Paul sits back down with Kyle and Mark to continue talking about how to buy land, although Mark takes a while to show up so they spend the time talking about residual income streams.
Whenever Paul brings up residual income streams he gets looked at like a snake oil salesman as people seem to default to thinking of get-rich-quick schemes whenever finances get brought up. Kyle, being a musician, gets the idea much better – he put out a bunch of music and every couple of months he gets $20 from the sales. Not much, but a start. Whilst Paul has a few hundred different things out that all bring in a little and it totals up to over $1k per month.
Getting back on topic, both Paul and Sepp both advocate getting some slope, either for water retention or extending the growing season soil building in a cold climate. A cold climate is better for soil building due to the bacteria that make the soil being inactive during the winter and slower in general, so if you build a hugelkultur bed in a cool climate it’ll last 10-30 years, but only 1-2 years in a tropical climate. As for how much slope you want, a 45 degree would be a bit much simply because it’s steeper than most soils angle of repose (the maximum angle that it can be without collapsing) so it’ll be unstable. A terrace can be used to flatten the land, but the problem is that they create flat land at the cost of even steeper walls that need a strong retaining wall, lest the terrace just flow down the hill. 10 to 15 degrees is quite comfortable and can just about support a straight road up in winter time, although 10 or less is safer for roads. For other purposes, a range of slopes is good but if the land is mostly over 30 degrees, it’s probably not worth it.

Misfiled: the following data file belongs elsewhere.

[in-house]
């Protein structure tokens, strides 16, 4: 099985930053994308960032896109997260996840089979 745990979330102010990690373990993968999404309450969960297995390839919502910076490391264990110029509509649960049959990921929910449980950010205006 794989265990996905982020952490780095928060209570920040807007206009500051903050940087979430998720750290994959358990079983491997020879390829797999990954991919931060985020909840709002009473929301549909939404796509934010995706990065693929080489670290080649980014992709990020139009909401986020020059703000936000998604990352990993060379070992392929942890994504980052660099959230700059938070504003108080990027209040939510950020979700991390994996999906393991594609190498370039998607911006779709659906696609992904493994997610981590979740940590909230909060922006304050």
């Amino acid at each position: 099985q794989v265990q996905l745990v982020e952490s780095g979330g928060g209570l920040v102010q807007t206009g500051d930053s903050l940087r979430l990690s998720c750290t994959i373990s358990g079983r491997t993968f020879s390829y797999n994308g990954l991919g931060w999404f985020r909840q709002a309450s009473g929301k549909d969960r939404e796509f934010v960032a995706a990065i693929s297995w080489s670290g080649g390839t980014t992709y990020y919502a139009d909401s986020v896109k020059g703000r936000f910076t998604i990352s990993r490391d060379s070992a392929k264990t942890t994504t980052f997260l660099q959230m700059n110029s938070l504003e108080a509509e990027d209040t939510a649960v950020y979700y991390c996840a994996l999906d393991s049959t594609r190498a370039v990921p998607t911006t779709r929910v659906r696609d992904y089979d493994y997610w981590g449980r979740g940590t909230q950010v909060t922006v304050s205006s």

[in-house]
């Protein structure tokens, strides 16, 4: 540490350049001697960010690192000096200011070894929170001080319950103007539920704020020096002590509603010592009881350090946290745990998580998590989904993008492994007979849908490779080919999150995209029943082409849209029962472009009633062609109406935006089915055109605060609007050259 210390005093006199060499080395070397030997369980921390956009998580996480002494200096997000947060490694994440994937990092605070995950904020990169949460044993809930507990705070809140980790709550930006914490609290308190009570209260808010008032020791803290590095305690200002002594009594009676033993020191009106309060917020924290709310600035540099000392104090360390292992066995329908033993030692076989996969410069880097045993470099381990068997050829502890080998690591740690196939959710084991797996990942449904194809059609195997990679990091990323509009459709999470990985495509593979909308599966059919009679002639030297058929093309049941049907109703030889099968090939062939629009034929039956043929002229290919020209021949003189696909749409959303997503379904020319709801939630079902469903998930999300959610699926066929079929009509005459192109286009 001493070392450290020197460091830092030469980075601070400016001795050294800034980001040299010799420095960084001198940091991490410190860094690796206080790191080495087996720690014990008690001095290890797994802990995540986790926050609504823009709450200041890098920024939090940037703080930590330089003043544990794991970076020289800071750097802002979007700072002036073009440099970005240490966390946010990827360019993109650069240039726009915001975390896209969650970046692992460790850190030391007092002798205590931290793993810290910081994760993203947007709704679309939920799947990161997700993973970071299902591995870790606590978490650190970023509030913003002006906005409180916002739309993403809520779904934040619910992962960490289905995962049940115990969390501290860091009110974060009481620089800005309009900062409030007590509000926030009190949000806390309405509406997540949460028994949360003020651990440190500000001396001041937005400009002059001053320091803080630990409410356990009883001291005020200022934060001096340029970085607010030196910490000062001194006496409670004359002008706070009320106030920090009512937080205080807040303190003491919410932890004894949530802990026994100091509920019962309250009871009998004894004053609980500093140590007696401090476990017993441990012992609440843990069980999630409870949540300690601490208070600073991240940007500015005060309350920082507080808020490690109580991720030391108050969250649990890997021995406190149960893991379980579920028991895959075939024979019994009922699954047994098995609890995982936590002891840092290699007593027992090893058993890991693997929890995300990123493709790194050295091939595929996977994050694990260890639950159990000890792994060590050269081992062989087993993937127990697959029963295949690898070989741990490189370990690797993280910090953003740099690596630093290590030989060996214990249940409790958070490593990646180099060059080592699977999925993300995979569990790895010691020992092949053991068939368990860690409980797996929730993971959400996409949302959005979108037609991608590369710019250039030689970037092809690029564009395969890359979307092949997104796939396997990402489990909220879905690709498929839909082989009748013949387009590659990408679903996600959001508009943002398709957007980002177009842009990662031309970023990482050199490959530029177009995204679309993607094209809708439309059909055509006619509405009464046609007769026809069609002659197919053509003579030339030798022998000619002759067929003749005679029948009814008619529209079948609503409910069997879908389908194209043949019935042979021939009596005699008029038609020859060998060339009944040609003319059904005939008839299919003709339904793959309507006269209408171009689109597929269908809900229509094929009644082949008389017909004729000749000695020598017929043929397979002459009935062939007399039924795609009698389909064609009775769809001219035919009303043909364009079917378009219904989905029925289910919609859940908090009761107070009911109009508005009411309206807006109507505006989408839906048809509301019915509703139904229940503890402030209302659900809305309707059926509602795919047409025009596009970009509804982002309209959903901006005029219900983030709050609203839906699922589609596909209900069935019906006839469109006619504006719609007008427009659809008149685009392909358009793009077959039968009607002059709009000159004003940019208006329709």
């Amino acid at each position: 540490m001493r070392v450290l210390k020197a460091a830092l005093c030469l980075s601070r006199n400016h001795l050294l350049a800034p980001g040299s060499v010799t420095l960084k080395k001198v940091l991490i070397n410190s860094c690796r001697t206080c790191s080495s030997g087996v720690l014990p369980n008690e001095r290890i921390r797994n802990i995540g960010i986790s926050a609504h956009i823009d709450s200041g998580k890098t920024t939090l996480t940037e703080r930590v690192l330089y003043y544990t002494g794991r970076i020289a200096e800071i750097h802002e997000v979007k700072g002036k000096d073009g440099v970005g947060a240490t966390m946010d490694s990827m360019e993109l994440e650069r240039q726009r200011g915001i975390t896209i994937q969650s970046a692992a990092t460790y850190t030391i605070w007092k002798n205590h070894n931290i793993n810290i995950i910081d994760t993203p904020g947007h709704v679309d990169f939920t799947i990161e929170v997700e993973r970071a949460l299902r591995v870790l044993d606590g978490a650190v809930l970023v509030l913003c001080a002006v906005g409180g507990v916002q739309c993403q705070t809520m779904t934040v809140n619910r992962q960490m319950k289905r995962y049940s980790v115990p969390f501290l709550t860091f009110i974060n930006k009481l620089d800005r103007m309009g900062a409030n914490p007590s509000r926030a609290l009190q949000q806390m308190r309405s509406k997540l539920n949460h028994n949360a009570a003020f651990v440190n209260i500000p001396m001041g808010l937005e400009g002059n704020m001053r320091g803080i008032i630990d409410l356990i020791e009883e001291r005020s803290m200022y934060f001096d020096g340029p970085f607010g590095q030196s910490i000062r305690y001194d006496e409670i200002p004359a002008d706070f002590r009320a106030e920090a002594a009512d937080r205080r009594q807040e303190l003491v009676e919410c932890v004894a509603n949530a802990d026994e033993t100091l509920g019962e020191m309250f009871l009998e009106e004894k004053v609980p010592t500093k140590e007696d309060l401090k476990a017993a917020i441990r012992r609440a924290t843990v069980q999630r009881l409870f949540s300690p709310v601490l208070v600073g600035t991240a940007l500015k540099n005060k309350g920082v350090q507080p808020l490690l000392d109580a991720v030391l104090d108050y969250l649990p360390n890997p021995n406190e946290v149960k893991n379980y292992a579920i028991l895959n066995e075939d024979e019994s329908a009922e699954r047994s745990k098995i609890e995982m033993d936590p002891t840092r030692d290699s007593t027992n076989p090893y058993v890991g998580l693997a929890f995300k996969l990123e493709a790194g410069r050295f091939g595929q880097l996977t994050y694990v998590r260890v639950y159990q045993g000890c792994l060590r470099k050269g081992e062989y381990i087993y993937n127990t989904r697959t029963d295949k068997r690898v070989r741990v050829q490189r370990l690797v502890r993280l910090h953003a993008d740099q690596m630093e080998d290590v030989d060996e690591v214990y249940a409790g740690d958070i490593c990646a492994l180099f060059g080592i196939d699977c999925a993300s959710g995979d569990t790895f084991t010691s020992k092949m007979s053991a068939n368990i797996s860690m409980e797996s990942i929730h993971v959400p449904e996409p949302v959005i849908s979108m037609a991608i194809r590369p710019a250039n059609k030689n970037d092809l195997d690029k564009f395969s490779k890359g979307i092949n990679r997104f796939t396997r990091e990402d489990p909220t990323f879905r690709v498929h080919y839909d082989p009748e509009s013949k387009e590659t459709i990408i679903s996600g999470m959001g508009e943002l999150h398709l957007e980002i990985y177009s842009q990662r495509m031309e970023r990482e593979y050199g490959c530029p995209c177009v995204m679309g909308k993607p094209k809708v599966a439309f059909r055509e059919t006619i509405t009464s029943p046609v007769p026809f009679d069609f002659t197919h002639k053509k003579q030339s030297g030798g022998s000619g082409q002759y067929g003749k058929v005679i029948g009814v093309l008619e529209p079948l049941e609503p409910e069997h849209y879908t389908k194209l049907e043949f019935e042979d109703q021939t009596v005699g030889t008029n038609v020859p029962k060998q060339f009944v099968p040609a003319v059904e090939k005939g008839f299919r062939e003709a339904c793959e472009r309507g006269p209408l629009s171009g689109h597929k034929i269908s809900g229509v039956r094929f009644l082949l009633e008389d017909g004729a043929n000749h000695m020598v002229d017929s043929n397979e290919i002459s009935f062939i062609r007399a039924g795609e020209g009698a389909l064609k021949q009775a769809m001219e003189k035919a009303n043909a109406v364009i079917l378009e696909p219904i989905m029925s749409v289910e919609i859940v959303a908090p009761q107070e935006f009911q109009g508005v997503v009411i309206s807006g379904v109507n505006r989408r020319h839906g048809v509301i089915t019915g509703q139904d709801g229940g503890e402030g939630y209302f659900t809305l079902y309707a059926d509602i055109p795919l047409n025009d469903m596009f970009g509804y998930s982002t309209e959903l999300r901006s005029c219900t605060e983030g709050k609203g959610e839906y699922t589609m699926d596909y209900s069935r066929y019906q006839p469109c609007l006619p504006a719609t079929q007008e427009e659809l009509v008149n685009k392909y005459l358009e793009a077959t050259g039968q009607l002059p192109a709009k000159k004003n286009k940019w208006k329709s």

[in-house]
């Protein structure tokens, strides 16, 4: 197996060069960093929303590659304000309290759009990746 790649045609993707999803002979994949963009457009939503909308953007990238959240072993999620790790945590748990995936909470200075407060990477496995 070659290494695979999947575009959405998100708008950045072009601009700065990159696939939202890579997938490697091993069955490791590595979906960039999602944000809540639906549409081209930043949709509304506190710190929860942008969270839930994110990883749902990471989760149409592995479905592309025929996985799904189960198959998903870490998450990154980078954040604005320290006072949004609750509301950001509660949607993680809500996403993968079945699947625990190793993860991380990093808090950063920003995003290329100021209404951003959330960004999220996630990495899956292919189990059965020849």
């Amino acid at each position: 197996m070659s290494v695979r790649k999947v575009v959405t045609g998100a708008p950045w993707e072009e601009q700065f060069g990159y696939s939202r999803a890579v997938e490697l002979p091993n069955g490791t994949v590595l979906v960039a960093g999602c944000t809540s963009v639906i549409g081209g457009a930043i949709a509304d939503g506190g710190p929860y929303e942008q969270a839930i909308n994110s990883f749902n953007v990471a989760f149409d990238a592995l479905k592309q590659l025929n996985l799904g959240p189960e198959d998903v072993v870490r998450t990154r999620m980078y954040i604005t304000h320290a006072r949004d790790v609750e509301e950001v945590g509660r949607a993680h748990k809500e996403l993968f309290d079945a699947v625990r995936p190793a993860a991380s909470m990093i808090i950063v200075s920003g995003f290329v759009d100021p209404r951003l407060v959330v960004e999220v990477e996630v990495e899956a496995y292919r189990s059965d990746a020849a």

Dr. Hugh Gill Kultur
Eivind W. Bjørkavåg
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Jocelyn Campbell Wade Luger
havokeachday Bill Erickson
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Collection of 14 Permaculture/Homesteading Cheat-Sheets, Worksheets, and Guides